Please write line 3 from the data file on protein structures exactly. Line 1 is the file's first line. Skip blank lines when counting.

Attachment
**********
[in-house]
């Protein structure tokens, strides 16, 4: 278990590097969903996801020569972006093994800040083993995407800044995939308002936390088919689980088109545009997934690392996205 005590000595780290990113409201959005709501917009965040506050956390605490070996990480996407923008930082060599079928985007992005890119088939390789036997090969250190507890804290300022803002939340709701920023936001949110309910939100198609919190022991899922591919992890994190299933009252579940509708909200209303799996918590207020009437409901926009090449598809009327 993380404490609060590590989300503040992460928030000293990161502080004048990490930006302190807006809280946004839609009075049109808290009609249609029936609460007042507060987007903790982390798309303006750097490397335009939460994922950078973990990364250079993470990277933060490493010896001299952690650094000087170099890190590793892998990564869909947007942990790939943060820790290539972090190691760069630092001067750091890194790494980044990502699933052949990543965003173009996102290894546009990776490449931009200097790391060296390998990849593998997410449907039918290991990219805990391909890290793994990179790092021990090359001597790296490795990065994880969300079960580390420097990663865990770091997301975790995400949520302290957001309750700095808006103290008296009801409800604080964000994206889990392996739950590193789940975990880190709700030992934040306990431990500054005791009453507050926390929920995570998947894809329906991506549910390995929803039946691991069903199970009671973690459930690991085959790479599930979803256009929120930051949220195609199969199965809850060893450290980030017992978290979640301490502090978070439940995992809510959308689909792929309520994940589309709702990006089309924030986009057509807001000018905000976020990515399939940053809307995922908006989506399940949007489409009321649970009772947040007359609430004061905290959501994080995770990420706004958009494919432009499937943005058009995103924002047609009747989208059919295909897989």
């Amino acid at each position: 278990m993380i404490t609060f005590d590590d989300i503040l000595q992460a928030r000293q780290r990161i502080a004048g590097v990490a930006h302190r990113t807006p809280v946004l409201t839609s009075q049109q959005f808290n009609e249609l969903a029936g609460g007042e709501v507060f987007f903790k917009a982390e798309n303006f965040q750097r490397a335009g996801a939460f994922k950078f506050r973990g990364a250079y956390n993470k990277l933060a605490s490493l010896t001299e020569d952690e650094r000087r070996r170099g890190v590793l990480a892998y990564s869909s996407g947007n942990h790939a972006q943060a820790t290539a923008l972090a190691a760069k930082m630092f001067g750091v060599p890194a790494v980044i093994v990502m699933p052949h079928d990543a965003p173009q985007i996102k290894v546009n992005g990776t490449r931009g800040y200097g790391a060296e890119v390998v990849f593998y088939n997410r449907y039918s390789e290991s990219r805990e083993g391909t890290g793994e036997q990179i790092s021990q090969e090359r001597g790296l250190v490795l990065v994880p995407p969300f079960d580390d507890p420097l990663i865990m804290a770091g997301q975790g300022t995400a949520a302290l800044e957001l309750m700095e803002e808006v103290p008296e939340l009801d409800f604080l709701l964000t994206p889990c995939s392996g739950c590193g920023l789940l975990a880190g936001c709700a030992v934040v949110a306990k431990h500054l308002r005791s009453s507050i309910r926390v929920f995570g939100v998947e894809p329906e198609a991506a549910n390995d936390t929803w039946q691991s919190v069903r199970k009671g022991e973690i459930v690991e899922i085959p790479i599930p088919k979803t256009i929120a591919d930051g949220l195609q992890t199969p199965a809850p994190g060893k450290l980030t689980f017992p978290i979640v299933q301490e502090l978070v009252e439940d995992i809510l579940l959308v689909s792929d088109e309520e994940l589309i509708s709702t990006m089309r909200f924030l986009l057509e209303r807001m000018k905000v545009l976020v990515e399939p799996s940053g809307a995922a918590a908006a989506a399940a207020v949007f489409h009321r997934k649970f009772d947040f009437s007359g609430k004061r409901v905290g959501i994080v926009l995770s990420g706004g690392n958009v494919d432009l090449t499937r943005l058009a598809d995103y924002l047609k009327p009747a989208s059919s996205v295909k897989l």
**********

């Amino acid at each position: 278990m993380i404490t609060f005590d590590d989300i503040l000595q992460a928030r000293q780290r990161i502080a004048g590097v990490a930006h302190r990113t807006p809280v946004l409201t839609s009075q049109q959005f808290n009609e249609l969903a029936g609460g007042e709501v507060f987007f903790k917009a982390e798309n303006f965040q750097r490397a335009g996801a939460f994922k950078f506050r973990g990364a250079y956390n993470k990277l933060a605490s490493l010896t001299e020569d952690e650094r000087r070996r170099g890190v590793l990480a892998y990564s869909s996407g947007n942990h790939a972006q943060a820790t290539a923008l972090a190691a760069k930082m630092f001067g750091v060599p890194a790494v980044i093994v990502m699933p052949h079928d990543a965003p173009q985007i996102k290894v546009n992005g990776t490449r931009g800040y200097g790391a060296e890119v390998v990849f593998y088939n997410r449907y039918s390789e290991s990219r805990e083993g391909t890290g793994e036997q990179i790092s021990q090969e090359r001597g790296l250190v490795l990065v994880p995407p969300f079960d580390d507890p420097l990663i865990m804290a770091g997301q975790g300022t995400a949520a302290l800044e957001l309750m700095e803002e808006v103290p008296e939340l009801d409800f604080l709701l964000t994206p889990c995939s392996g739950c590193g920023l789940l975990a880190g936001c709700a030992v934040v949110a306990k431990h500054l308002r005791s009453s507050i309910r926390v929920f995570g939100v998947e894809p329906e198609a991506a549910n390995d936390t929803w039946q691991s919190v069903r199970k009671g022991e973690i459930v690991e899922i085959p790479i599930p088919k979803t256009i929120a591919d930051g949220l195609q992890t199969p199965a809850p994190g060893k450290l980030t689980f017992p978290i979640v299933q301490e502090l978070v009252e439940d995992i809510l579940l959308v689909s792929d088109e309520e994940l589309i509708s709702t990006m089309r909200f924030l986009l057509e209303r807001m000018k905000v545009l976020v990515e399939p799996s940053g809307a995922a918590a908006a989506a399940a207020v949007f489409h009321r997934k649970f009772d947040f009437s007359g609430k004061r409901v905290g959501i994080v926009l995770s990420g706004g690392n958009v494919d432009l090449t499937r943005l058009a598809d995103y924002l047609k009327p009747a989208s059919s996205v295909k897989l």